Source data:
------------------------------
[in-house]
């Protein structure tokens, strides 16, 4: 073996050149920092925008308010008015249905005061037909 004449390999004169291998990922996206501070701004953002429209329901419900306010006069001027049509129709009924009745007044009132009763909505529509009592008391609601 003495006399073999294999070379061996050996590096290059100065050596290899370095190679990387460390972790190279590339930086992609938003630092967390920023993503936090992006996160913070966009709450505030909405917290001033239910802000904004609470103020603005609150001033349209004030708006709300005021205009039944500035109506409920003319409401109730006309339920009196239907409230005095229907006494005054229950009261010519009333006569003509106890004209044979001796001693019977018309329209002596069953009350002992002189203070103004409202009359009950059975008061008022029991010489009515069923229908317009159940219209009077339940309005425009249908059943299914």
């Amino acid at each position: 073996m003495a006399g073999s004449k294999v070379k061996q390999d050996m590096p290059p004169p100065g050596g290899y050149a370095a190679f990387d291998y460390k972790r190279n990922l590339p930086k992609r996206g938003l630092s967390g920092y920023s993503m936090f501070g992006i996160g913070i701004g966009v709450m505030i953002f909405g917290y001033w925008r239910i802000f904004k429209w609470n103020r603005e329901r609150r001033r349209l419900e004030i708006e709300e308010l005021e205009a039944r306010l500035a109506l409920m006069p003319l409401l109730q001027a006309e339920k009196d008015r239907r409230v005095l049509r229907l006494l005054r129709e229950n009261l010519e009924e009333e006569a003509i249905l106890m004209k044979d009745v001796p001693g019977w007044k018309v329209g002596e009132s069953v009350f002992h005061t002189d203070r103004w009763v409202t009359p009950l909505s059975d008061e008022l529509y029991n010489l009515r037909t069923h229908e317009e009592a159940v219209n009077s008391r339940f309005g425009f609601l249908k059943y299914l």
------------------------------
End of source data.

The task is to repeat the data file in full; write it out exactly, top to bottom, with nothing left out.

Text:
[in-house]
């Protein structure tokens, strides 16, 4: 073996050149920092925008308010008015249905005061037909 004449390999004169291998990922996206501070701004953002429209329901419900306010006069001027049509129709009924009745007044009132009763909505529509009592008391609601 003495006399073999294999070379061996050996590096290059100065050596290899370095190679990387460390972790190279590339930086992609938003630092967390920023993503936090992006996160913070966009709450505030909405917290001033239910802000904004609470103020603005609150001033349209004030708006709300005021205009039944500035109506409920003319409401109730006309339920009196239907409230005095229907006494005054229950009261010519009333006569003509106890004209044979001796001693019977018309329209002596069953009350002992002189203070103004409202009359009950059975008061008022029991010489009515069923229908317009159940219209009077339940309005425009249908059943299914």
């Amino acid at each position: 073996m003495a006399g073999s004449k294999v070379k061996q390999d050996m590096p290059p004169p100065g050596g290899y050149a370095a190679f990387d291998y460390k972790r190279n990922l590339p930086k992609r996206g938003l630092s967390g920092y920023s993503m936090f501070g992006i996160g913070i701004g966009v709450m505030i953002f909405g917290y001033w925008r239910i802000f904004k429209w609470n103020r603005e329901r609150r001033r349209l419900e004030i708006e709300e308010l005021e205009a039944r306010l500035a109506l409920m006069p003319l409401l109730q001027a006309e339920k009196d008015r239907r409230v005095l049509r229907l006494l005054r129709e229950n009261l010519e009924e009333e006569a003509i249905l106890m004209k044979d009745v001796p001693g019977w007044k018309v329209g002596e009132s069953v009350f002992h005061t002189d203070r103004w009763v409202t009359p009950l909505s059975d008061e008022l529509y029991n010489l009515r037909t069923h229908e317009e009592a159940v219209n009077s008391r339940f309005g425009f609601l249908k059943y299914l």